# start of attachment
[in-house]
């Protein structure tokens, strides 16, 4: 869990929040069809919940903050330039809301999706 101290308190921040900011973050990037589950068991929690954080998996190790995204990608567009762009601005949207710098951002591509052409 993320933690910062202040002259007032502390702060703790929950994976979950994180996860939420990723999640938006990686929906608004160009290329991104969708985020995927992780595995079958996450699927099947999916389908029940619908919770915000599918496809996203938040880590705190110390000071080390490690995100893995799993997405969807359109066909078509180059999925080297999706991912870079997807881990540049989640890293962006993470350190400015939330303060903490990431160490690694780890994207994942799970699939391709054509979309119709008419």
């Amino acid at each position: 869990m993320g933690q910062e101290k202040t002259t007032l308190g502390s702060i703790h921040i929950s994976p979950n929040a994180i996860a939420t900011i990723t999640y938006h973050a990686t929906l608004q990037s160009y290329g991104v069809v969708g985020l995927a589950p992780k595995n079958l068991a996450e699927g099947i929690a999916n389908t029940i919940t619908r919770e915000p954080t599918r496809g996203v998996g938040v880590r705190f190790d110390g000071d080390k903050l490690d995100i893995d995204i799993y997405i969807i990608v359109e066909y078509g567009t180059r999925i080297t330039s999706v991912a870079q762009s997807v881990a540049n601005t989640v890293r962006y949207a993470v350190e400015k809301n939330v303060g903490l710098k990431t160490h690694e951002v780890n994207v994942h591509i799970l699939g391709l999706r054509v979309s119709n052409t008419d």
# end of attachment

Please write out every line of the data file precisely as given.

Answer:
[in-house]
């Protein structure tokens, strides 16, 4: 869990929040069809919940903050330039809301999706 101290308190921040900011973050990037589950068991929690954080998996190790995204990608567009762009601005949207710098951002591509052409 993320933690910062202040002259007032502390702060703790929950994976979950994180996860939420990723999640938006990686929906608004160009290329991104969708985020995927992780595995079958996450699927099947999916389908029940619908919770915000599918496809996203938040880590705190110390000071080390490690995100893995799993997405969807359109066909078509180059999925080297999706991912870079997807881990540049989640890293962006993470350190400015939330303060903490990431160490690694780890994207994942799970699939391709054509979309119709008419």
């Amino acid at each position: 869990m993320g933690q910062e101290k202040t002259t007032l308190g502390s702060i703790h921040i929950s994976p979950n929040a994180i996860a939420t900011i990723t999640y938006h973050a990686t929906l608004q990037s160009y290329g991104v069809v969708g985020l995927a589950p992780k595995n079958l068991a996450e699927g099947i929690a999916n389908t029940i919940t619908r919770e915000p954080t599918r496809g996203v998996g938040v880590r705190f190790d110390g000071d080390k903050l490690d995100i893995d995204i799993y997405i969807i990608v359109e066909y078509g567009t180059r999925i080297t330039s999706v991912a870079q762009s997807v881990a540049n601005t989640v890293r962006y949207a993470v350190e400015k809301n939330v303060g903490l710098k990431t160490h690694e951002v780890n994207v994942h591509i799970l699939g391709l999706r054509v979309s119709n052409t008419d």